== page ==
But when they went inside the officers found that the man, who apparently fit the description of the Wallace shooting suspect, was no longer there. Interviews of patrons and a search turned up nothing. Police held out hope for hours afterward that they might find the suspect in the area, and thus withheld all information about the incident. Finally they gave up.
There was nothing out of the ordinary about the armed robbery at Ward's Amoco station a few blocks closer to the heart of town at 400 Rhode Island Ave. NE, since the station had been robbed just a few weeks ago. Friday night, 23-year-old Warren Jackson was working at the station when two men approached and demanded money. Jackson gave them $70, police said, but then decided to chase the men as they fled. One of the robbers whirled and fired two wild shots, one breaking the service station's window. Jackson thought better of the chase, giving it up. He was not injured, and other employes expected him to show up for work as usual late yesterday.
Peewee Wooden, assistant manager of the station, was angry but almost resigned on the subject of the robbery. "They just came in here and held the station up," he said. "This is the second time it happened in the last couple of weeks. The last time, it was in the daytime, and they just came in."
Three miles northwest of the gas station, up 16th Street and into the settled, middle-class and integrated neighborhood of Shepherd Park, a 33-year-old man named George Wilson also fought back. He was in a parking lot behind an Alaska Avenue apartment building next door to the Alaska Animal Hospital when a husky, bearded man in a blue knit hat approached, brandishing a handgun.
"You know what I want," said the robber, according to police, as he snatched Wilson's wallet from his pants pocket. But Wilson was no easy mark. He knocked the man to the pavement, shouting, "Man, are you crazy?!" The robber slugged Wilson on the head with a bottle and this time took $85 in cash from his pants pocket. Wilson tried again to grab his assailant. The robber fired two shots, hitting Wilson in the stomach, and fled toward Alaska Avenue. Wilson was taken to Washington Hospital Center, treated and released at 6:42 a.m.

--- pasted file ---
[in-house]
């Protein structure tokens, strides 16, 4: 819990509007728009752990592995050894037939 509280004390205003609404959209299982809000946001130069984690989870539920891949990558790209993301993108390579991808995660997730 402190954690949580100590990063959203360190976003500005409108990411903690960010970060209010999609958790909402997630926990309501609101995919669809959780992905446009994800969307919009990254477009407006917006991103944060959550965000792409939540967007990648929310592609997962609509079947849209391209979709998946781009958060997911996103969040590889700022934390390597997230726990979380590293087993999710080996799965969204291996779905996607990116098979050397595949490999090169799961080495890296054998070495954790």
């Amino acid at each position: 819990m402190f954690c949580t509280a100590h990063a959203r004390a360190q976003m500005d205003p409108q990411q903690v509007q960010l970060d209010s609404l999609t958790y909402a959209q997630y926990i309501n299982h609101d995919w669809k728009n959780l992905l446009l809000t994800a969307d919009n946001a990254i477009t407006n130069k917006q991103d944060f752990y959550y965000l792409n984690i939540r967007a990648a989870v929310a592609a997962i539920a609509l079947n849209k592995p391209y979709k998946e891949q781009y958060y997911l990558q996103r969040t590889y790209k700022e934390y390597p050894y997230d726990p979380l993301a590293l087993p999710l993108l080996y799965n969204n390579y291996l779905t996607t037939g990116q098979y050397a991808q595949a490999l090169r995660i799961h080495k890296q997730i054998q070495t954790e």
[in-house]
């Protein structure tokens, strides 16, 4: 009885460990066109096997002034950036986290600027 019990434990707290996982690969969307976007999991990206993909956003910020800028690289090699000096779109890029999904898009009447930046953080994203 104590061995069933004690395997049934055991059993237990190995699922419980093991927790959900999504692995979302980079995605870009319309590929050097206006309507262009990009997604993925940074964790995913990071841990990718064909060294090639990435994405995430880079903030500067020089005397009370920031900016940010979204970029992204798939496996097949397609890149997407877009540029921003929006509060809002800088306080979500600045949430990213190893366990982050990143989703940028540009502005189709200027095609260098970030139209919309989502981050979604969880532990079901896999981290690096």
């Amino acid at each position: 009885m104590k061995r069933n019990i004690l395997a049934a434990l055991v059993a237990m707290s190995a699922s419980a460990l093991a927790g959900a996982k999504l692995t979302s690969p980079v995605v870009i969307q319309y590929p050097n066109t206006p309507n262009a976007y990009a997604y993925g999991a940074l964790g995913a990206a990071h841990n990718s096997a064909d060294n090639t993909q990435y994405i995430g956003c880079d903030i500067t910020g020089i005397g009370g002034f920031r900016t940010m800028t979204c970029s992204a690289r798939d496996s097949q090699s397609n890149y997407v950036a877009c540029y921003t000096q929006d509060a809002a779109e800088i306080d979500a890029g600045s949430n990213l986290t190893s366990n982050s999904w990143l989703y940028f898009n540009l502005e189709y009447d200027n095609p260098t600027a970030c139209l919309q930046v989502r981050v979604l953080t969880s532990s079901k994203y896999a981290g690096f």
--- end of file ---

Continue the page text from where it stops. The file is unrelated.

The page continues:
The five people who live in a three-story frame house on Old Baltimore Road in Olney in upper Montgomery County were lucky. Their alarm went off early yesterday when a fire broke out in a second-floor bedroom. The Sandy Springs Volunteer Fire Department arrived within moments, and by 5:28 a.m. the fire was under control. All the occupants ran out of the house except for one man, who climbed out of his third-story bedroom onto the roof. He went down a fire ladder. Damage was estimated at $13,000. The residents of the house went to stay with their next-door neighbor.
A few miles away there was a serious two-car accident in Wheaton. But police had no information to release yesterday. "Nobody works on Saturdays and Sundays," one said, explaining that records had not been logged in the department's computer system.
On a winding road in rural Brandywine in Prince George's, a 21-year-old Maryland man died in a car accident. Danny L. Murphy of Clinton had been traveling north in a 1970 Pontiac LeMans when he was struck head-on by a 1976 Dodge Charger driven by Robert Zimmerman, 20, of Cheltenham. Murphy was killed. Three passengers had been with him. All were hurt, one critically. Maryland State Police helicopters were dispatched to fly the injured to hospitals. Scores of Prince George's County firefighters and police responded. Some of the victims had to be cut out of the cars. And at 3:50 a.m., residents of nearby houses gathered by the road in their nightgowns and down coats to watch.
In Fairfax County, where Rte. 50 meets Covington Street, there was also a fatal traffic accident. One car, carrying two persons, was eastbound on Rte. 50. When the other, with five persons inside, pulled out of Covington, the two cars collided. One person, thrown from the car that pulled out of the side street, was killed. Three other persons were in serious condition yesterday, police said, while one was in fair condition and the other two had been treated and released. Police withheld the identity of the deceased until the next-of-kin were notified.